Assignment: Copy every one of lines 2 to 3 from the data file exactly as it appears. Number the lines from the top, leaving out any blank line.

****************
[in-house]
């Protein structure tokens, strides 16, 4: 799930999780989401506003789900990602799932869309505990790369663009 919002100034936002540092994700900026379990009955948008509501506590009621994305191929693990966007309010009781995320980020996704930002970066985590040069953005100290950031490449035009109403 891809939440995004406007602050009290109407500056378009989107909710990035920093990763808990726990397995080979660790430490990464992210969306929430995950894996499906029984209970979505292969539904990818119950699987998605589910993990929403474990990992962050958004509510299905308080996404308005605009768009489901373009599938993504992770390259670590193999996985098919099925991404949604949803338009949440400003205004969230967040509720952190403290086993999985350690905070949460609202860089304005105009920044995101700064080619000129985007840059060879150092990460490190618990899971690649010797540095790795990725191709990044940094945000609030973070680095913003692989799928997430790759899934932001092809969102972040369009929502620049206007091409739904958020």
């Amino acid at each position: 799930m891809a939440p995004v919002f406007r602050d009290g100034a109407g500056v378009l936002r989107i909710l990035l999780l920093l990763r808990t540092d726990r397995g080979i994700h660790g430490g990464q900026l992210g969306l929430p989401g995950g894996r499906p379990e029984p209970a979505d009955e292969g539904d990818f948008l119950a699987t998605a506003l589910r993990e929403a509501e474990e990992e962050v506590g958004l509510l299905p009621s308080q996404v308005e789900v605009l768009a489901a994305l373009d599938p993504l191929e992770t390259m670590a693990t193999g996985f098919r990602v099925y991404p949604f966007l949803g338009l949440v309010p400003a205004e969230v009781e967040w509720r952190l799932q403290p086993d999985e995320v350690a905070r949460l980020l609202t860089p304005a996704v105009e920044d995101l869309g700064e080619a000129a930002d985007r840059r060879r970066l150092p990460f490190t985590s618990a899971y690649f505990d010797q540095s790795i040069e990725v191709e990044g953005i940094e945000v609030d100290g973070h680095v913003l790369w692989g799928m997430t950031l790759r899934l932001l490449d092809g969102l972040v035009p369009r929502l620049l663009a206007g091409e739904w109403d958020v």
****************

């Protein structure tokens, strides 16, 4: 799930999780989401506003789900990602799932869309505990790369663009 919002100034936002540092994700900026379990009955948008509501506590009621994305191929693990966007309010009781995320980020996704930002970066985590040069953005100290950031490449035009109403 891809939440995004406007602050009290109407500056378009989107909710990035920093990763808990726990397995080979660790430490990464992210969306929430995950894996499906029984209970979505292969539904990818119950699987998605589910993990929403474990990992962050958004509510299905308080996404308005605009768009489901373009599938993504992770390259670590193999996985098919099925991404949604949803338009949440400003205004969230967040509720952190403290086993999985350690905070949460609202860089304005105009920044995101700064080619000129985007840059060879150092990460490190618990899971690649010797540095790795990725191709990044940094945000609030973070680095913003692989799928997430790759899934932001092809969102972040369009929502620049206007091409739904958020």
């Amino acid at each position: 799930m891809a939440p995004v919002f406007r602050d009290g100034a109407g500056v378009l936002r989107i909710l990035l999780l920093l990763r808990t540092d726990r397995g080979i994700h660790g430490g990464q900026l992210g969306l929430p989401g995950g894996r499906p379990e029984p209970a979505d009955e292969g539904d990818f948008l119950a699987t998605a506003l589910r993990e929403a509501e474990e990992e962050v506590g958004l509510l299905p009621s308080q996404v308005e789900v605009l768009a489901a994305l373009d599938p993504l191929e992770t390259m670590a693990t193999g996985f098919r990602v099925y991404p949604f966007l949803g338009l949440v309010p400003a205004e969230v009781e967040w509720r952190l799932q403290p086993d999985e995320v350690a905070r949460l980020l609202t860089p304005a996704v105009e920044d995101l869309g700064e080619a000129a930002d985007r840059r060879r970066l150092p990460f490190t985590s618990a899971y690649f505990d010797q540095s790795i040069e990725v191709e990044g953005i940094e945000v609030d100290g973070h680095v913003l790369w692989g799928m997430t950031l790759r899934l932001l490449d092809g969102l972040v035009p369009r929502l620049l663009a206007g091409e739904w109403d958020v």